We start with a few definitions that will help in formulating our problem and its solution.

Definition 1

(Codec Operation) We define by the process of compression and decompression of a given image with bits. This function gets an image and produces an image, , possibly with the compression artifacts mentioned above.

Definition 2

(Quality Assessment) We define by the process of allocating a no-reference quality to a given image . The output is a non-negative scalar with values tending to zero for higher quality images.

Definition 3

(Distance Measure) We define by the distance between two images, and , of the same size. Our distance function should be defined such that it is “forgiving” to minor content changes such as small geometrical shifts or warps, delicate variations in gray-values, or removal of fine texture.

Armed with the above, we are now ready to formulate our problem. Given an image to be compressed with a bit budget of bits, the common practice is to perform compression and decompression directly, , and live with the limitations.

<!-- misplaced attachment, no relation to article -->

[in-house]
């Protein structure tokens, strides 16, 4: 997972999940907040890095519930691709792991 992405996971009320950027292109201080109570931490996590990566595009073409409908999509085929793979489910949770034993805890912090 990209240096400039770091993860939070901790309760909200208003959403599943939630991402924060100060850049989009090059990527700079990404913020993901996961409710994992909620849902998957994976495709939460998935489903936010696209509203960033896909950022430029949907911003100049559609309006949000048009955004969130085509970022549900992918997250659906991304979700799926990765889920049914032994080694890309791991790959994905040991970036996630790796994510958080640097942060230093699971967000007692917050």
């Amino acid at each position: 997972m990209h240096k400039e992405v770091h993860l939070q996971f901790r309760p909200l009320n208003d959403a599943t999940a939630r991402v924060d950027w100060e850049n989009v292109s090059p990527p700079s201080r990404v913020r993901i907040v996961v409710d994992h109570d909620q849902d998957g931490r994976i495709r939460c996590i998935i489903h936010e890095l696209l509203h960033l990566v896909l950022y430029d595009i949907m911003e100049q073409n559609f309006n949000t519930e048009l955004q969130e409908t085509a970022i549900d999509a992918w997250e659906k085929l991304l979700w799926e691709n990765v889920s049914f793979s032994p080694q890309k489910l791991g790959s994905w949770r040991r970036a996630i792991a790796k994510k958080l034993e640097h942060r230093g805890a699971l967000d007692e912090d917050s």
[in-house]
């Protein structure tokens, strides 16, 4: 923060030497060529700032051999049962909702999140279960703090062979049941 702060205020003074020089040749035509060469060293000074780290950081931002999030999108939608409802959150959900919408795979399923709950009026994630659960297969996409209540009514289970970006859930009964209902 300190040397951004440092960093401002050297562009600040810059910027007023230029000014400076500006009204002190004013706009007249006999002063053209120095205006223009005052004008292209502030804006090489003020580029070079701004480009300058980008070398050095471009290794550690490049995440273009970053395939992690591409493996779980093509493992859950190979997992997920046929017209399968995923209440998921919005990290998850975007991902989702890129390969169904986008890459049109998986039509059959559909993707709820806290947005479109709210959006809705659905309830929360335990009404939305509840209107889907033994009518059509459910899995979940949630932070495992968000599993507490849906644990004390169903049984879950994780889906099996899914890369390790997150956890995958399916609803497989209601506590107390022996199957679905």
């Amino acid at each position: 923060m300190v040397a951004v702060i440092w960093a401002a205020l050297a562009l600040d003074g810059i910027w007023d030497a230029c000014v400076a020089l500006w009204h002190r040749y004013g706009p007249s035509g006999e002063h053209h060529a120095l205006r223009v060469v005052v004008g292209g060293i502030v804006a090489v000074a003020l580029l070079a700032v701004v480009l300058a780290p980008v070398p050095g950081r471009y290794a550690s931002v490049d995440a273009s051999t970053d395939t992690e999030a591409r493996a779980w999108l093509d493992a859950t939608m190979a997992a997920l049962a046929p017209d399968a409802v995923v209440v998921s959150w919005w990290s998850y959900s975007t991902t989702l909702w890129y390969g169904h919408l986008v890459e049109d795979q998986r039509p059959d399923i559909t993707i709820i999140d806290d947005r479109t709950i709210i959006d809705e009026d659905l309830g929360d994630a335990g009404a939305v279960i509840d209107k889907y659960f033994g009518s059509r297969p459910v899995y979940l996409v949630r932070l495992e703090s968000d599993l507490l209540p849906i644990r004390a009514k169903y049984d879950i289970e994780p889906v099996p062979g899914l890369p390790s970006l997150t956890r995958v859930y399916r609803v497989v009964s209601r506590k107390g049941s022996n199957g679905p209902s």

In this work we suggest a novel alternative: We seek a new image that is (i) as close as possible to the given image ; (ii) it is compressible using bits; and most importantly (iii) it is of high quality. Naturally, will be an edited variation of in which some of the content has been changed, so as to enable good quality despite the compression. Here is our first attempt to formulate this problem:


In words, given and we seek an image that is close to , it is of high quality (low value of ), and it can be represented via bits. Referring to the constraint, recall that the compression-decompression operation is idempotent, i.e. applying it more than once on a given image results with the same outcome as using it once [28]. Thus, the constraint aims to say that is a feasible outcome of the compression algorithm with the given budget of bits.